At the highest point in the circumnambulation of Mount Kailash, Tibetan pilgrims gather at the sacred rock of Phawang Megar on the Drolma La pass, lifting the heavy lines of banners printed with sacred texts to walk under them and acquire merit. The 22,028-foot Mount Kailas is Asia's most sacred mountain, the axis mundi representing the mythical Mount Meru, throne of the gods (and in particular Shiva) and the center of the universe. Pilgrims have journeyed here for more than a thousand years, to make a ritual circumambulation (parikrama) of the snow-capped rock pyramid, but it was first seen by westerners only in the 18th century. It is sacred to four religions — Hinduism, Buddhism, Jain and Bönpo (the pre-Buddhist Tibetan faith) — and from May to September pilgrims make the difficult journey through western Tibet to the mountain.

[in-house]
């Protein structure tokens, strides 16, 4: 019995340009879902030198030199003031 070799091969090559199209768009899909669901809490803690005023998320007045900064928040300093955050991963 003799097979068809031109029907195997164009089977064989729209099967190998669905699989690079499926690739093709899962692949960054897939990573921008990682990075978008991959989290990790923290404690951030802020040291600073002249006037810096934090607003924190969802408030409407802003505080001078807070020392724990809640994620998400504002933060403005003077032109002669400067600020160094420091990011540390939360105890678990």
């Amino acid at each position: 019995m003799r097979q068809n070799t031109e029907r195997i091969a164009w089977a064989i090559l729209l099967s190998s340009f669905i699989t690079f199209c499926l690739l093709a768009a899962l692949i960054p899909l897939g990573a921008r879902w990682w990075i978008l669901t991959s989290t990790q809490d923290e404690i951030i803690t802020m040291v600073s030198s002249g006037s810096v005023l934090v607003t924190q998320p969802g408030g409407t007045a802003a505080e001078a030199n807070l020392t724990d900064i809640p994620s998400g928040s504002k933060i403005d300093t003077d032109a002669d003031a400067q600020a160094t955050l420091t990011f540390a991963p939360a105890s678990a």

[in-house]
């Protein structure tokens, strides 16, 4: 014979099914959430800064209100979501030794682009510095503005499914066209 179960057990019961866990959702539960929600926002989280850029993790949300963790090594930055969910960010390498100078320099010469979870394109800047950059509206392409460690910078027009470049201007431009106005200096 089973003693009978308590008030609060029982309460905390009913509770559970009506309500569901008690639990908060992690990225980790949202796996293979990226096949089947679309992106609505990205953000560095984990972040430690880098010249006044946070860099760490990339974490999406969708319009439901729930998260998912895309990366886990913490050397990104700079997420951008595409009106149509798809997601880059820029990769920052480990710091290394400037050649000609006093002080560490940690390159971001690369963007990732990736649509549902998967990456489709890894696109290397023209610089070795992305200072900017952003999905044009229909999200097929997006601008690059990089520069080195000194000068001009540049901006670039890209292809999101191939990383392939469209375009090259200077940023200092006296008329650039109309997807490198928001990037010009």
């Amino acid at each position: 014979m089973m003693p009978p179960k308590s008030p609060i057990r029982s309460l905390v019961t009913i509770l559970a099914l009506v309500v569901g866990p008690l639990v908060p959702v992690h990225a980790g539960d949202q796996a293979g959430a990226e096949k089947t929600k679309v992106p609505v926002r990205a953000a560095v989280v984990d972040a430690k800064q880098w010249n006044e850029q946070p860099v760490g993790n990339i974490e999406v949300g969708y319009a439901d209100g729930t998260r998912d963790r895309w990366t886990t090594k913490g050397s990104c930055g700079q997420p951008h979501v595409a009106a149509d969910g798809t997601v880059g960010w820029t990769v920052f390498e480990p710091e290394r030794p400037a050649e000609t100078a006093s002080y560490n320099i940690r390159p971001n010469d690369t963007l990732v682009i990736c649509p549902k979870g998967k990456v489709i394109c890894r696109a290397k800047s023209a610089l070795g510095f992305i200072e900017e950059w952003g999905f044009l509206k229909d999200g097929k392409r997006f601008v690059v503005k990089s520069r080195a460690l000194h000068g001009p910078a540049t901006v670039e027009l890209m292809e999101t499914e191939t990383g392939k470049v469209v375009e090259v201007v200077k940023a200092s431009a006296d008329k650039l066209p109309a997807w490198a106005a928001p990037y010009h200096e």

Photo ID: 15298_35_KailashPilgrim
Author: Michael Freeman
File state: Final
Property Release: Yes
Photo size: 21.7 Mpixels (62.1 MB uncompressed) - 5692x3815 pixels (18.9x12.7 in / 48.2x32.3 cm at 300 ppi)